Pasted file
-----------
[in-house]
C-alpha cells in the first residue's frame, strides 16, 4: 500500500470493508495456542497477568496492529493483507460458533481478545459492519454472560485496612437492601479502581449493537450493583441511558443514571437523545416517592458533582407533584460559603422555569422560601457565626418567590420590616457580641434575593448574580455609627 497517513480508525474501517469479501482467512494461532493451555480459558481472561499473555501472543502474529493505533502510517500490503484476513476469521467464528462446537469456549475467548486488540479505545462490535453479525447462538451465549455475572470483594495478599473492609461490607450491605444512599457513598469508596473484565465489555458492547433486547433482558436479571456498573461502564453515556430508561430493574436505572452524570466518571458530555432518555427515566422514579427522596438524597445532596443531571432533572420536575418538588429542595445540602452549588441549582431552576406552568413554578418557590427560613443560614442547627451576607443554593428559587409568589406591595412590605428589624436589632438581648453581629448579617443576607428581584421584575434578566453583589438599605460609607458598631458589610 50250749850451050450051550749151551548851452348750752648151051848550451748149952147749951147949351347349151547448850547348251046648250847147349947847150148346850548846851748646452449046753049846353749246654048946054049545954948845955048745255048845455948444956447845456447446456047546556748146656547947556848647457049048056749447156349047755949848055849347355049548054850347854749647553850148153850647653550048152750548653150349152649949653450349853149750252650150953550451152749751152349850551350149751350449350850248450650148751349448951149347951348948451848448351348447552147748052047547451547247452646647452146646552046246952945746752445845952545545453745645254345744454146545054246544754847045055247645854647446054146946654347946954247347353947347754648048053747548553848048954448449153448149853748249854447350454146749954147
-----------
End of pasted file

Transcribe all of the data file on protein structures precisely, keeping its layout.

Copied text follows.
[in-house]
C-alpha cells in the first residue's frame, strides 16, 4: 500500500470493508495456542497477568496492529493483507460458533481478545459492519454472560485496612437492601479502581449493537450493583441511558443514571437523545416517592458533582407533584460559603422555569422560601457565626418567590420590616457580641434575593448574580455609627 497517513480508525474501517469479501482467512494461532493451555480459558481472561499473555501472543502474529493505533502510517500490503484476513476469521467464528462446537469456549475467548486488540479505545462490535453479525447462538451465549455475572470483594495478599473492609461490607450491605444512599457513598469508596473484565465489555458492547433486547433482558436479571456498573461502564453515556430508561430493574436505572452524570466518571458530555432518555427515566422514579427522596438524597445532596443531571432533572420536575418538588429542595445540602452549588441549582431552576406552568413554578418557590427560613443560614442547627451576607443554593428559587409568589406591595412590605428589624436589632438581648453581629448579617443576607428581584421584575434578566453583589438599605460609607458598631458589610 50250749850451050450051550749151551548851452348750752648151051848550451748149952147749951147949351347349151547448850547348251046648250847147349947847150148346850548846851748646452449046753049846353749246654048946054049545954948845955048745255048845455948444956447845456447446456047546556748146656547947556848647457049048056749447156349047755949848055849347355049548054850347854749647553850148153850647653550048152750548653150349152649949653450349853149750252650150953550451152749751152349850551350149751350449350850248450650148751349448951149347951348948451848448351348447552147748052047547451547247452646647452146646552046246952945746752445845952545545453745645254345744454146545054246544754847045055247645854647446054146946654347946954247347353947347754648048053747548553848048954448449153448149853748249854447350454146749954147